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  10. La idea de infinito: un desfundar lo total y fundar lo ético.Gabriel Leiva Rubio - 2024 - Recerca.Revista de Pensament I Anàlisi 29 (1):01-24.
    Este ensayo practica una hermenéutica a Totalidad e infinitoa partir de cinco epígrafes, abocados todos a explorar los múltiples sentidos de la propuesta levinasianaen torno al fundamentotrascendental de lo ético.El primer apartado busca analizar la relación entre lo que Lévinas designa como lafaz del sery el concepto de totalidad; en el epígrafe siguiente se explicita la diferencia existente, en el interior de la comprensión temporal de lo total, entre lohistóricoy loescatológico; en eltercerepígrafe se analizan los móviles que llevan a Lévinas (...)
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  11. Hope: A Solution to the Puzzle of Difficult Action.Catherine Rioux - forthcoming - Inquiry: An Interdisciplinary Journal of Philosophy.
    Pursuing difficult long-term goals typically involves encountering substantial evidence of possible future failure. If decisions to pursue such goals are serious only if one believes that one will act as one has decided, then some of our lives’ most important decisions seem to require belief against the evidence. This is the puzzle of difficult action, to which I offer a solution. I argue that serious decisions to φ do not have to give rise to a belief that one will φ, (...)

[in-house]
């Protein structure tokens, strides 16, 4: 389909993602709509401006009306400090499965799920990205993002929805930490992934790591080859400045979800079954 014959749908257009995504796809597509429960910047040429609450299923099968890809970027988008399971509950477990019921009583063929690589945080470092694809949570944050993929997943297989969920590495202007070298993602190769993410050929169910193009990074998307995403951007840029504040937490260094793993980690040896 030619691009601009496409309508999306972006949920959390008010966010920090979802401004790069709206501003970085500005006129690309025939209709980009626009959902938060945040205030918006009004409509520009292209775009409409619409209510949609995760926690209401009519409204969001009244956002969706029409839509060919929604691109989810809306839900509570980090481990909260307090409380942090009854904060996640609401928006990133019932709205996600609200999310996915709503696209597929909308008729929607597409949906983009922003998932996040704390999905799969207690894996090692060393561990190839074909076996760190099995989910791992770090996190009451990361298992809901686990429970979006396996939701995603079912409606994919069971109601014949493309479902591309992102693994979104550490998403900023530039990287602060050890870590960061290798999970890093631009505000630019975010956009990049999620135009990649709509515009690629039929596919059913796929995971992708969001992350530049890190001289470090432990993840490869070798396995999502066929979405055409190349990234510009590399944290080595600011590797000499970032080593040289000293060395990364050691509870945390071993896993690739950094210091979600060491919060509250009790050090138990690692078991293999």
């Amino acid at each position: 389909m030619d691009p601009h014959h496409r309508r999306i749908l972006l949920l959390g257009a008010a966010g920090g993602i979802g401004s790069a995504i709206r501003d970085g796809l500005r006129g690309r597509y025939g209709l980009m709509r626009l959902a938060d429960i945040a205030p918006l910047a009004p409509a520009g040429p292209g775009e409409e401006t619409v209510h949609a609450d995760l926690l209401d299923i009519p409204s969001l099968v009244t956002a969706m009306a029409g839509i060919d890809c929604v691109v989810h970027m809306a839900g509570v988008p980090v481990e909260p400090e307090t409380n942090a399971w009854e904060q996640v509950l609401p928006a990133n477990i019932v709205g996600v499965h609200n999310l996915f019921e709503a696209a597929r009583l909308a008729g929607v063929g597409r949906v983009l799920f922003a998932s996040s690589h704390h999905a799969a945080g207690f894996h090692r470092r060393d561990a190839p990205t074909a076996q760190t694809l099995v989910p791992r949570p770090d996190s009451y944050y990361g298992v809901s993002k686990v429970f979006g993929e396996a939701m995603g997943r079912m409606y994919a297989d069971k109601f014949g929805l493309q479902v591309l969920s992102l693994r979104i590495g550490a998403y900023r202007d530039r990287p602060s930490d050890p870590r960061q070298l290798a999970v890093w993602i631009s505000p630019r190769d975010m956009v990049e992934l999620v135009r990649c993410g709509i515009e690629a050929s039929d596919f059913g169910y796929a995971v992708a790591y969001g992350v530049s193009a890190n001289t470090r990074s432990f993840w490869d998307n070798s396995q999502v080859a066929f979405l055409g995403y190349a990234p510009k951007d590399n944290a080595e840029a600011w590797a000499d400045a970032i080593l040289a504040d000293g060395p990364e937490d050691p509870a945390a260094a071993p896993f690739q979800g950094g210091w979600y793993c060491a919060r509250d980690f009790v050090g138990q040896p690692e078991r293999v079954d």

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  12. Indeterminate Dualism against Repugnance.Walter Barta - manuscript
    An indeterminate version of Henry Sidgwick’s “Dualism of Practical Reason” may offer a solution to Derek Parfit’s “Repugnant Conclusion”. Here we will outline the problem of Sidgwick’s Dualism and how to resolve it within the framework of practical reason and the problem of Parfit’s Repugnance and why it is irresoluble within the framework of pure utilitarianism. Then we will argue how Sidgwick’s Dualism, under certain formulations of indeterminacy, specifically under those Indeterminacy Views advanced by David Phillips (and others), implies a (...)
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  13. Rights, Values, (the) Meaning in/of Life and Socrates’s ‘How Should One Live?’: A Rationally-Unquestionable Interpretation.Kym Farrand - manuscript
    This paper expands on another which focussed on Socrates’s question: ‘How should one live?’. The present paper also focusses on the ‘meaning of life’ and ‘meaning in life’ issues, and more on rights. To fully rationally answer Socrates’s question, we need to answer the epistemic question: ‘How can one know how one should live?’. This paper attempts to answer both. And knowing how one should live fundamentally involves knowing what values one should live by. This includes which rights one should (...)
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  14. Proper Address and Epistemic Conditions for Acting on Sexual Consent.Asbjørn Steglich-Petersen & Lauritz Aastrup Munch - 2023 - Philosophy and Public Affairs 52 (1):69-100.
    Philosophy &Public Affairs, Volume 52, Issue 1, Page 69-100, Winter 2024.
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  15. أثر تطور المعرفة العلمية في التقدم التكنولوجي عبر العصور.عبد الرحيم العطري, الصديق الصادقي العماري & إبراهيم بلوح - 2023 - Dirasat: Human and Social Sciences 50 (5):307-318.